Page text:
by Frank Summers

    One of the coolest marvels in the universe is a phenomenon known as "gravitational lensing." Unlike many topics in astronomy, the images are not what makes it appealing. Gravitational lensing produces streaks, arcs, and other distorted views that are intriguing, but don't qualify for cosmic beauty pageants. What makes these images special is the intellectual understanding of how they are created, and the fact that they are even possible at all. The backstory takes an ordinary, everyday process, and transforms it to cosmic proportions.

    Most of us are familiar with the workings of a glass lens. If you have ever used a magnifying glass, you have seen how it changes the view of an object seen through it.

    The glass lens collects light across its surface, which is generally much larger than the pupil of a human eye. Hence, a lens can amplify brightness. In addition, the path of a light ray is bent when it passes through the glass lens. [To be specific, the path bends when the light crosses from air to glass, and again when it crosses back from glass to air.] This bending is called refraction, and the common lens shape will focus the light to a point. When we view that collected light, our view of the object can be bigger or smaller depending on the distances involved, both from the object to the lens and from the lens to our eyes. In summary, a glass lens can amplify and magnify the light from an object.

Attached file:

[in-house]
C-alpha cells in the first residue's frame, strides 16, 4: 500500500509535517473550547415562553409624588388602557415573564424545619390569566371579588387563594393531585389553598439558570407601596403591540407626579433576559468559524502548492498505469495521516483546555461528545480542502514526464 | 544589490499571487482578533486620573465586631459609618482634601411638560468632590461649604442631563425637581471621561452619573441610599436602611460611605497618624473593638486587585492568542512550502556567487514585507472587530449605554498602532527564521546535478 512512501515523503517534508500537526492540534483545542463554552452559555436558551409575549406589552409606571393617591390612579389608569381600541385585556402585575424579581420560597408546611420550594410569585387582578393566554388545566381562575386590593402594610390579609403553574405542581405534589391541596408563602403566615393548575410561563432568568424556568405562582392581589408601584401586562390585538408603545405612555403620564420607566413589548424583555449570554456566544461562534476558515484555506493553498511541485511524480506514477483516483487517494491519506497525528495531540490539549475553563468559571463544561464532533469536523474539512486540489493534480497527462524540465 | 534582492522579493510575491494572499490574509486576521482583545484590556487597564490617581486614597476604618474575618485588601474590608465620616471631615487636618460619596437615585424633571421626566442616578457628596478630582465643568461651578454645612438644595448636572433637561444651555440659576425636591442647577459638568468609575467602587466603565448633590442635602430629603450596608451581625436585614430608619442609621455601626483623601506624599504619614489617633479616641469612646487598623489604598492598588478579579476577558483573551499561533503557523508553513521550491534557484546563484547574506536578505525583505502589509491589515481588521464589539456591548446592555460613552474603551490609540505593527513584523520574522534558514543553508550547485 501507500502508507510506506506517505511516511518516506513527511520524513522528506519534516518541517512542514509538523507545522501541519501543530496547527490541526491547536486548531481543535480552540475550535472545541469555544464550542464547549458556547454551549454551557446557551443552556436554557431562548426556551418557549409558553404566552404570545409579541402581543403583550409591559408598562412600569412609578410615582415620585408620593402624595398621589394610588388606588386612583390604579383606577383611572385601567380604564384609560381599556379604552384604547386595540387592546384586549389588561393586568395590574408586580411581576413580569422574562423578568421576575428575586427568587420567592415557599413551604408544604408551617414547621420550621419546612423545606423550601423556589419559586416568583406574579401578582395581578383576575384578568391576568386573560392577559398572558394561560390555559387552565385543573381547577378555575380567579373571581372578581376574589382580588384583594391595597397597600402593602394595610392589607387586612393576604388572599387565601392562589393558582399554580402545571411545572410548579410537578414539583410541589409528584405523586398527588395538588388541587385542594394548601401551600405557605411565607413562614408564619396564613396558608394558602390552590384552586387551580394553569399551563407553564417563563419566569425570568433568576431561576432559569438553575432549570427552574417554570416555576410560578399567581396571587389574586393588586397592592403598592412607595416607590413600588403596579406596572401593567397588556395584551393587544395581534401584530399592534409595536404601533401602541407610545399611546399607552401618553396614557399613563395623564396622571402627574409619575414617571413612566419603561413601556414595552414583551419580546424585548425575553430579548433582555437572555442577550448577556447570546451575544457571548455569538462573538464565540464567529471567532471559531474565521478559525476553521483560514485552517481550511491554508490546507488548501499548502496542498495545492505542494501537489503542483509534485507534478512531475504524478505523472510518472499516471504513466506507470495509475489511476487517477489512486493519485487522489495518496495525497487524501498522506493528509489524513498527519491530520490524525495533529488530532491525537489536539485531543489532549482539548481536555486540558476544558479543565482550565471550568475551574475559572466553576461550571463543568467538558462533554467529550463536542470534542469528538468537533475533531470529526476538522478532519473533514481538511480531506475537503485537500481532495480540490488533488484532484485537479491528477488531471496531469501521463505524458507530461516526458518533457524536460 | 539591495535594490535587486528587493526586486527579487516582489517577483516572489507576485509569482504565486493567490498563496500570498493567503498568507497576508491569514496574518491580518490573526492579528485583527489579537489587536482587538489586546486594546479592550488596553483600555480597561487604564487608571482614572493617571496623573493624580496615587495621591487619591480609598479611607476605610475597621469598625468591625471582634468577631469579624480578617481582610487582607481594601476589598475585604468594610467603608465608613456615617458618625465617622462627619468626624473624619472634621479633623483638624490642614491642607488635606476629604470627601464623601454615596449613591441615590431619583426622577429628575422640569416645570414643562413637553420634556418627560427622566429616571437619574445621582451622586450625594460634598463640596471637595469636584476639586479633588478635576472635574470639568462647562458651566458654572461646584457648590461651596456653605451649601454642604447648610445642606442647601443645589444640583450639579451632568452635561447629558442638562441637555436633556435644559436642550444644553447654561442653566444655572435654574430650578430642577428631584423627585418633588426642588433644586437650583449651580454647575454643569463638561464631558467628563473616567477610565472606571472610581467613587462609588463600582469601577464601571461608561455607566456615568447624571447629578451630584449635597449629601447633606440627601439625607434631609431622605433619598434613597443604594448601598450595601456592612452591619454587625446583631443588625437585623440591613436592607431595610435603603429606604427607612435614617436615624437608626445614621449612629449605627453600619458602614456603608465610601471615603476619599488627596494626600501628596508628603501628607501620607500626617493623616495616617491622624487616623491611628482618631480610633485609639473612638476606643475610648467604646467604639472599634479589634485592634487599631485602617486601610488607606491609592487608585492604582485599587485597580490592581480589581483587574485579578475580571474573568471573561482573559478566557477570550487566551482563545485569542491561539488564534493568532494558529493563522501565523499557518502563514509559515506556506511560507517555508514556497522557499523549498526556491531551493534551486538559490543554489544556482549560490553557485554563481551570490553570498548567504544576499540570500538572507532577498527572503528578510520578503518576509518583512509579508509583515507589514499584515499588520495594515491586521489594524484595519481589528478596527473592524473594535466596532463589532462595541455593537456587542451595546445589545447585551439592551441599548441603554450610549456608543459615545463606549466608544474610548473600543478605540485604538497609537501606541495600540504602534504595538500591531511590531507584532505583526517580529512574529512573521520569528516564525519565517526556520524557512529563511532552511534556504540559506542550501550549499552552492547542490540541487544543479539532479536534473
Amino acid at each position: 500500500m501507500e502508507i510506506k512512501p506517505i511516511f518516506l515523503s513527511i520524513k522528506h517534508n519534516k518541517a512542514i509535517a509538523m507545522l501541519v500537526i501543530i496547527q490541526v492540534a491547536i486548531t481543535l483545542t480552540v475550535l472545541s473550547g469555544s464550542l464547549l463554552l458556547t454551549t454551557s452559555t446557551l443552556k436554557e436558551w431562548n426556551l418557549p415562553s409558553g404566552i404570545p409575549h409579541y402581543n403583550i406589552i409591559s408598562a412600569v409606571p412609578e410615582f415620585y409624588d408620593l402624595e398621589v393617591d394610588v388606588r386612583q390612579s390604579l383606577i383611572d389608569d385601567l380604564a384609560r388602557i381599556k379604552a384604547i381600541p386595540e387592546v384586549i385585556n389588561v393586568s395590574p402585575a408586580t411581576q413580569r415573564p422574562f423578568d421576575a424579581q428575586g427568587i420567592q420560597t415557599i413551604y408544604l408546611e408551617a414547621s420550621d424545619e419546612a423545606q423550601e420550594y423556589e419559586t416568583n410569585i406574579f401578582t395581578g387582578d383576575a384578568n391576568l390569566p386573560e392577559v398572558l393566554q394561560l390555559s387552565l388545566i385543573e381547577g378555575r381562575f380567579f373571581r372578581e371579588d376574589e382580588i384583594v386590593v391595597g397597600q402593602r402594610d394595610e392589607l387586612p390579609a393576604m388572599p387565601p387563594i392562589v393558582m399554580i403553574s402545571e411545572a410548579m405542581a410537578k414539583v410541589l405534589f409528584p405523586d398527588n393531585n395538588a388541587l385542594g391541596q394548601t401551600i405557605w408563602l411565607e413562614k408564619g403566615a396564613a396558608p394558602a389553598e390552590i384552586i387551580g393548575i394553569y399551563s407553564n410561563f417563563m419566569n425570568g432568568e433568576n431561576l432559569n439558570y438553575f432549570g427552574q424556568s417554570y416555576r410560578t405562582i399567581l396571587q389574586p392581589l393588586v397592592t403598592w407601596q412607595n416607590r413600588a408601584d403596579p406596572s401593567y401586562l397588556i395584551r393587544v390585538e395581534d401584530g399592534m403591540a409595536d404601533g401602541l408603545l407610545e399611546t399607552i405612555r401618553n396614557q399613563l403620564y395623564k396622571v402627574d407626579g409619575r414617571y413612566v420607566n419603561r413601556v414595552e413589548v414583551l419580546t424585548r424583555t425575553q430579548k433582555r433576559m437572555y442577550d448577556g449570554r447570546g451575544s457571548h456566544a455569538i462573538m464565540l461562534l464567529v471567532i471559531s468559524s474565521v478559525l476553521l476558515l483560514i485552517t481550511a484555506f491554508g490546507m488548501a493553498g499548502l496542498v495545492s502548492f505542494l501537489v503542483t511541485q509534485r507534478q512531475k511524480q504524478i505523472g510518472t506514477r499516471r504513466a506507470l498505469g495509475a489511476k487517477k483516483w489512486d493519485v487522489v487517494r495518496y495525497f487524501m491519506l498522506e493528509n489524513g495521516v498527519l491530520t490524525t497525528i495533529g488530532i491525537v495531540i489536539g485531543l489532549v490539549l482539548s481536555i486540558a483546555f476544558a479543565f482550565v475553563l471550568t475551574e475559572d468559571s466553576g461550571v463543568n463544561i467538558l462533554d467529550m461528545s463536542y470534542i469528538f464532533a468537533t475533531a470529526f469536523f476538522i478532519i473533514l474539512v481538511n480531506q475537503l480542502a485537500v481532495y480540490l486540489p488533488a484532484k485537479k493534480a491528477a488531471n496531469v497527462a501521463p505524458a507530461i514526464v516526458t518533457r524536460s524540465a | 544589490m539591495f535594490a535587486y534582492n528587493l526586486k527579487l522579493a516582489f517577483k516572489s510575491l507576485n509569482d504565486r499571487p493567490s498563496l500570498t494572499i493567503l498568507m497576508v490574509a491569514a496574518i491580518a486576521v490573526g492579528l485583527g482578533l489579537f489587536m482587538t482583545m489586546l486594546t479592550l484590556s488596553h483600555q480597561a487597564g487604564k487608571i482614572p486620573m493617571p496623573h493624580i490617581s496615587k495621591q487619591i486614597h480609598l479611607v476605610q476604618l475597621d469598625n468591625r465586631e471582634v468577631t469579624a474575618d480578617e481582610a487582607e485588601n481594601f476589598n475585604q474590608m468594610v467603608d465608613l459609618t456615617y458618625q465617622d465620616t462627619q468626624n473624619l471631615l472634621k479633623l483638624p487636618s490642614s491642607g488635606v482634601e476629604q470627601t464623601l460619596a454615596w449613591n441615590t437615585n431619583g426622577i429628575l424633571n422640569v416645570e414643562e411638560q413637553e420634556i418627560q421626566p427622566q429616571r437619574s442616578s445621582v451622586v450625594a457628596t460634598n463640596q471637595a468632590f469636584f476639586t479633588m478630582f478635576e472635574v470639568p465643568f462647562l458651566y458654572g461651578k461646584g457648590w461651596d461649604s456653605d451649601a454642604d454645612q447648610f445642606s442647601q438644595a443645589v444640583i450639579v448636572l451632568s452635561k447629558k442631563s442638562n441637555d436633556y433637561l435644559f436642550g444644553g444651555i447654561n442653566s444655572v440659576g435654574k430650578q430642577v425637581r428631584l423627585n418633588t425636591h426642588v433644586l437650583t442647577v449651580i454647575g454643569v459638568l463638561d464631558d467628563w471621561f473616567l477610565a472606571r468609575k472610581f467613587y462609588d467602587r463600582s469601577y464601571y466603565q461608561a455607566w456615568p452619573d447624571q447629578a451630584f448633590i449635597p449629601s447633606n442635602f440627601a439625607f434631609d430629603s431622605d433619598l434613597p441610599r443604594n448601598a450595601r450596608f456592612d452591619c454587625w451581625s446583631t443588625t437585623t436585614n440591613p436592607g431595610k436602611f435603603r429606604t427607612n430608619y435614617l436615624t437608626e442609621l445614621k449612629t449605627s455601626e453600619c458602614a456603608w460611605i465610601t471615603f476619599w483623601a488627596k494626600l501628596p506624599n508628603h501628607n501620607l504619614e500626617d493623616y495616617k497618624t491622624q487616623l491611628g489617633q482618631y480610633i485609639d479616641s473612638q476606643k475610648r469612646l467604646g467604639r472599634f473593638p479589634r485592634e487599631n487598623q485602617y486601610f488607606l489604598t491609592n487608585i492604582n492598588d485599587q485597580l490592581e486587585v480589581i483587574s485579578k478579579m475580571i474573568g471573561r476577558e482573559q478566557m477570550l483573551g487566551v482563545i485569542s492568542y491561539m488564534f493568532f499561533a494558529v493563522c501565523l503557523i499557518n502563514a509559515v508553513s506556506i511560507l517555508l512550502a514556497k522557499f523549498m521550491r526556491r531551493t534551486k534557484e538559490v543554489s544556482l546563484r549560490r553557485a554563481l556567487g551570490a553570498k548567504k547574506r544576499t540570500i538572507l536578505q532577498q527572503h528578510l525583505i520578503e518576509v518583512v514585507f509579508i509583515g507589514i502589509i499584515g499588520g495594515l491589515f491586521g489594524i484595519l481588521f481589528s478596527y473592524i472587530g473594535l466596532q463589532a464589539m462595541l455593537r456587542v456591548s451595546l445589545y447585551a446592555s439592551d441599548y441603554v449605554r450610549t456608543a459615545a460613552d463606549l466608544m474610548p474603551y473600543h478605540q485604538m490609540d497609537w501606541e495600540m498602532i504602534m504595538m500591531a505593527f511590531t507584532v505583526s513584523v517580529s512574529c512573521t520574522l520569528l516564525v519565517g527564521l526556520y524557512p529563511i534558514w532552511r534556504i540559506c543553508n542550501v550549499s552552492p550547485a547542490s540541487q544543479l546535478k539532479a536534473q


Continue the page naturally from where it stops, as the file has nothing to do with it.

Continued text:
Glass lenses, however, are not the only way that the path of light can be changed. Another way to redirect light comes from Einstein's theory of general relativity.